PRIO Annual Peace Address 2012: Peace for Our Time?
Given by Azar Gat
Please note: This page refers to an event that has already taken place.
Thursday, 20 September 2012 15:00-17:00
PRIO, Hausmanns gate 7
The historian Azar Gat will give this year's Peace Address at PRIO, speaking over the long trending decline of war, violence and fatalities in the world. Read more about the event on the PRIO Annual Peace Address website.
The event will be chaired by Henrik Syse, PRIO
Gro Holm, NRK
Håvard Hegre, PRIO
The Peace Address will be followed by a reception.
|Peace for Our Time?
Contrary to popular assumptions, human fighting and fatalities have been sharply decreasing. There are two major steps in this decline.
The first was the emergence of the state-leviathan thousands of years ago, which greatly reduced in-group violent mortality but also, less recognized, out-group war fatalities. The second is the process of modernization since 1815, which sharply reduced the occurrence and fatalities of war through a combination of rocketing economic growth and commercial interdependence, a parallel explosion in affluence and comfort, the liberal-democratic peace, nuclear deterrence and the sexual revolution.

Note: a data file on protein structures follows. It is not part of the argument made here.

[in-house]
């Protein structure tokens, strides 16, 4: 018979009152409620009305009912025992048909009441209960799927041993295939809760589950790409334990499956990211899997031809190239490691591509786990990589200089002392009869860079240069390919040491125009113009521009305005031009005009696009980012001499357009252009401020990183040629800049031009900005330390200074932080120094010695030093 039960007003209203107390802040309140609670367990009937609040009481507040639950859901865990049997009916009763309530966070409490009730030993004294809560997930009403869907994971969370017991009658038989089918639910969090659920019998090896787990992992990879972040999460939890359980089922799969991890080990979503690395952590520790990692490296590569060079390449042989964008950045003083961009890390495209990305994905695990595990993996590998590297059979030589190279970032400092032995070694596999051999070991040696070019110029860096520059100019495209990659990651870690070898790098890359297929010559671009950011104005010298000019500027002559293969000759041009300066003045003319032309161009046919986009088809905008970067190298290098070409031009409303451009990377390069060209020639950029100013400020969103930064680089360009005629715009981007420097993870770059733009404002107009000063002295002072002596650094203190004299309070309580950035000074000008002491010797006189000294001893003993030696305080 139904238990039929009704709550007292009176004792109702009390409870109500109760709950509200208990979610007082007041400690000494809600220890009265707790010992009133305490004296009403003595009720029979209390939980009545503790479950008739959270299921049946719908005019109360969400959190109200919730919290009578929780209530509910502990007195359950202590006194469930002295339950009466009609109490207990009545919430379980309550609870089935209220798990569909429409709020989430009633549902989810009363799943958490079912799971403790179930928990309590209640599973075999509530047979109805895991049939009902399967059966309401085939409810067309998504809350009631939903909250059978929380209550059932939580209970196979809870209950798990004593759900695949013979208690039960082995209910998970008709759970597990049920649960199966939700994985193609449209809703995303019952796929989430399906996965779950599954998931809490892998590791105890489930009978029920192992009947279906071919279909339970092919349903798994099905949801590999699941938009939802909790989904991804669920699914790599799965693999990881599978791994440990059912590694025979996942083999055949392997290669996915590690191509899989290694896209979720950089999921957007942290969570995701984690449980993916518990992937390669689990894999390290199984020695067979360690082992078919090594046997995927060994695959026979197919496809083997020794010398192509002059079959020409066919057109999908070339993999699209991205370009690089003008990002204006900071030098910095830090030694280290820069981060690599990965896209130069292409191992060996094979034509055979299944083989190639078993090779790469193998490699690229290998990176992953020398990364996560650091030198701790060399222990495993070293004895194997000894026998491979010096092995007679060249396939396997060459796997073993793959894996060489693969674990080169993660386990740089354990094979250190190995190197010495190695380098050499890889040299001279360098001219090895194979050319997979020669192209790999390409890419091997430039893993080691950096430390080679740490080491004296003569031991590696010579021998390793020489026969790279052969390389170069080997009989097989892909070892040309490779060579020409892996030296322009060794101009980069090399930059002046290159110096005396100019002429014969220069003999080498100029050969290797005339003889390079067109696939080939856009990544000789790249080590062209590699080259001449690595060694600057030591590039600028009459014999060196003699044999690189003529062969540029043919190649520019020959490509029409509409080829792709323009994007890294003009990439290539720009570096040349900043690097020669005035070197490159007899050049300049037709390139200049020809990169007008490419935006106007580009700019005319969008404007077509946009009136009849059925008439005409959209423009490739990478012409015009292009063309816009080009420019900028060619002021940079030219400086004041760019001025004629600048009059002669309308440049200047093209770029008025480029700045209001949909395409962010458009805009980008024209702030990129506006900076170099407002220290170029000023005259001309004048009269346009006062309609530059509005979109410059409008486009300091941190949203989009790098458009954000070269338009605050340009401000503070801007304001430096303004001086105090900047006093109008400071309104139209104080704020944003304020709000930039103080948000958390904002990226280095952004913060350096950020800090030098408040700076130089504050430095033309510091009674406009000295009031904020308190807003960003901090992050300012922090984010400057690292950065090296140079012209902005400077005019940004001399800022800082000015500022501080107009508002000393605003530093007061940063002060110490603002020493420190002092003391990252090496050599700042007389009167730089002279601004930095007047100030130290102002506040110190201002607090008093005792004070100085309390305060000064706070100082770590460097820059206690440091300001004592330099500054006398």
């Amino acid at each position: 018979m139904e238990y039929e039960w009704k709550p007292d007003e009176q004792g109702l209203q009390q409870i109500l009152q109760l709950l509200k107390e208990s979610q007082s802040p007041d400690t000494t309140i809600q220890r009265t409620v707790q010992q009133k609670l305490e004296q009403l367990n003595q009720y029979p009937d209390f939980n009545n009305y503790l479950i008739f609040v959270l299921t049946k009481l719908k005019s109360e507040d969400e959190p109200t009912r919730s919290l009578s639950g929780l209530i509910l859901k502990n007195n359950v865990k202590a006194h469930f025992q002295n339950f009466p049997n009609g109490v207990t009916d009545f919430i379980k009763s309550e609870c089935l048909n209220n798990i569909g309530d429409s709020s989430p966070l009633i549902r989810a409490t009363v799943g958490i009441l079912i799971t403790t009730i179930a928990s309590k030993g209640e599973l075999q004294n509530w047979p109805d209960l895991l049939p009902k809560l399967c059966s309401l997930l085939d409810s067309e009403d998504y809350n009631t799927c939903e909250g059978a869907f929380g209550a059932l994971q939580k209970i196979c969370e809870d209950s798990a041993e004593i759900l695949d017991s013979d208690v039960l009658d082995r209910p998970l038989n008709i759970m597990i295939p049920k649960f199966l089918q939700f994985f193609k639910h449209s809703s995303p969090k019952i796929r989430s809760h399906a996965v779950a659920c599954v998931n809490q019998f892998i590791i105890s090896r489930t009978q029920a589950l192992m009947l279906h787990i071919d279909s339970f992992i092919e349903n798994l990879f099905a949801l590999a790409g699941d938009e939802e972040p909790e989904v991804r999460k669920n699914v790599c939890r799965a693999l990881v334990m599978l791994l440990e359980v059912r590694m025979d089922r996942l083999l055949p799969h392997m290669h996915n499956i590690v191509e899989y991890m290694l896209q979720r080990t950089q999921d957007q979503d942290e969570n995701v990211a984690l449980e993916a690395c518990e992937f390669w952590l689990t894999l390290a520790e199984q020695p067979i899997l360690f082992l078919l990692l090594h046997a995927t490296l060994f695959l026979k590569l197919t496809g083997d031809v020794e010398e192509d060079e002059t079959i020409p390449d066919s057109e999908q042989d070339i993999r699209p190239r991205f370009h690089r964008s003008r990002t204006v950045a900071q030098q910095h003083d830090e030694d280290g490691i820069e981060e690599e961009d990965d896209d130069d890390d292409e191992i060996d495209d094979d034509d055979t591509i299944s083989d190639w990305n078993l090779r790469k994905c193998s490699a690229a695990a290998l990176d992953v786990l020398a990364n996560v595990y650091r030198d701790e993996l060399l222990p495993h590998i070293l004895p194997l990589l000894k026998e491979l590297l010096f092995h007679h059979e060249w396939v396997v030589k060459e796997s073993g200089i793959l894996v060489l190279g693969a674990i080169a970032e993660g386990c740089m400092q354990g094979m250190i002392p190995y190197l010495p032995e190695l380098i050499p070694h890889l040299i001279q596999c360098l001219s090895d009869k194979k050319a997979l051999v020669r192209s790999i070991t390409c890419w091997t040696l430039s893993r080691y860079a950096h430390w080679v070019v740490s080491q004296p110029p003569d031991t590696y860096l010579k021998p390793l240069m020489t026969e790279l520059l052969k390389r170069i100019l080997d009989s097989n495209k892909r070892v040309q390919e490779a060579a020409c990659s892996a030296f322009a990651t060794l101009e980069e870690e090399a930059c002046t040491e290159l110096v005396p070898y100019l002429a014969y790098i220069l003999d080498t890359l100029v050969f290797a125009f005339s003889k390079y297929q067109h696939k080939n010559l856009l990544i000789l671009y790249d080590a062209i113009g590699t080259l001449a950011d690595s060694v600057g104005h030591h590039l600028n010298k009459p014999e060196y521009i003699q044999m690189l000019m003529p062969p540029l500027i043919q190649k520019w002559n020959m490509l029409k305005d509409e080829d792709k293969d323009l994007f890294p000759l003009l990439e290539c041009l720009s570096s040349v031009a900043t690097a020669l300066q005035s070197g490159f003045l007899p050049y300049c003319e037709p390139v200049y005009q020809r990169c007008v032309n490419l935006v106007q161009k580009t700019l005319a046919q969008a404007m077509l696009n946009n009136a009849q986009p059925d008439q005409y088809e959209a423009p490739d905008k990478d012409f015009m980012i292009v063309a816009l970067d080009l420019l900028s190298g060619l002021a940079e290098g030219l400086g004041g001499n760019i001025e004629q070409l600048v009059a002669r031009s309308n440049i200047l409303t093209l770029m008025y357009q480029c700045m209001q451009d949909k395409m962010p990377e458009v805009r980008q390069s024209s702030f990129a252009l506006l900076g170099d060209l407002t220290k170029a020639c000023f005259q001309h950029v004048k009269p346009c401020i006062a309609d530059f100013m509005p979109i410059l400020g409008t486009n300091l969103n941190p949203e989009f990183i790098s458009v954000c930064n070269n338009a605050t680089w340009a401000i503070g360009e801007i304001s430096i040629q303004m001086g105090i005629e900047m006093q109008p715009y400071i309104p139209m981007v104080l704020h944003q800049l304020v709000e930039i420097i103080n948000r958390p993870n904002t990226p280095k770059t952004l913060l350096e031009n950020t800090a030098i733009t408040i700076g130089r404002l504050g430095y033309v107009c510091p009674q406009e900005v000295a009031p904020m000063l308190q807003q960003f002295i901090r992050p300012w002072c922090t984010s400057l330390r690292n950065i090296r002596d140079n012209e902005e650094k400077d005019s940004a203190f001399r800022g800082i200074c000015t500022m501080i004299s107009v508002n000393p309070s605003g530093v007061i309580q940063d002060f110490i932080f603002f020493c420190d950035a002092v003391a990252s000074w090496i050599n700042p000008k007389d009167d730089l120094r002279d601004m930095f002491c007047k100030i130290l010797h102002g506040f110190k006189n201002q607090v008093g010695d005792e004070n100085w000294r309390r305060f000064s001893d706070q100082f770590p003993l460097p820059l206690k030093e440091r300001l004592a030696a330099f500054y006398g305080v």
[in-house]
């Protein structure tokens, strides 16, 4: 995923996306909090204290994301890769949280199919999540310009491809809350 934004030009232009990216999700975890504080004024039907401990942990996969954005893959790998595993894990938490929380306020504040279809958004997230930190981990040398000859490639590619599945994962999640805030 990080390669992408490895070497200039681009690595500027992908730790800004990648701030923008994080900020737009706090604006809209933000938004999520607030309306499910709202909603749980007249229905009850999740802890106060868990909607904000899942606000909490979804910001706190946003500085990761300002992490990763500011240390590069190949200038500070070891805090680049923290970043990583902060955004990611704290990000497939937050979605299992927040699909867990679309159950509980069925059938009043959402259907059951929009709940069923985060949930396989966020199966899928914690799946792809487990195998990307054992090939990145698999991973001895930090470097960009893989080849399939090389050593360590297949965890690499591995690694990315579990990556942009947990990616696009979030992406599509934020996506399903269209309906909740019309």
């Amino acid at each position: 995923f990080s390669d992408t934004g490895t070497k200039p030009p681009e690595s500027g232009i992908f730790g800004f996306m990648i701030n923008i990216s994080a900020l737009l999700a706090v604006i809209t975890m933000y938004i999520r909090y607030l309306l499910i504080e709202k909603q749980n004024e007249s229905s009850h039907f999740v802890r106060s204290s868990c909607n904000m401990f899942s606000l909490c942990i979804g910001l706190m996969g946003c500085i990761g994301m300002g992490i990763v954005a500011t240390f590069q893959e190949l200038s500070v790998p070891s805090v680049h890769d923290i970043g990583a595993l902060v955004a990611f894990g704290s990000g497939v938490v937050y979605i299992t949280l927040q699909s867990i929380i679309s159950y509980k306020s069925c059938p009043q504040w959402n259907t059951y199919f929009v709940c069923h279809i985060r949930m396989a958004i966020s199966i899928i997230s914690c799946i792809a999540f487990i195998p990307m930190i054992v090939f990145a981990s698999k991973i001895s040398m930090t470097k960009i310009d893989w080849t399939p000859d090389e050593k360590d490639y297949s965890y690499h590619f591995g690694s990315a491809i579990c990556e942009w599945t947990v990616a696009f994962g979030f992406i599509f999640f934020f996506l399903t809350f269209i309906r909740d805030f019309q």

Contrary to widespread belief, it is not that war has become more lethal and destructive; rather it is primarily peace that has become more profitable. At the same time, the specter of war continues to haunt the parts of the world less affected by the above developments, and the threat of unconventional terror is real and troubling.
About the PRIO Annual Peace Address
The PRIO Annual Peace Address invites distinguished guests to reflect on how to contribute to the creation of a world in which violence is the exception and peace is the norm. The lecturers include scholars, policy makers, writers, artists and others with a distinct voice on peace and war matters on the world scene.
The Peace Address is an important part of our efforts to create awareness, stir public debate and increase understanding about the conditions for peace in the world. We hope that the PRIO Annual Peace Address can challenge the peace research community by suggesting new measures and bringing new perspectives on peace and war. The questions asked and the answers sought can only be improved by critical challenges.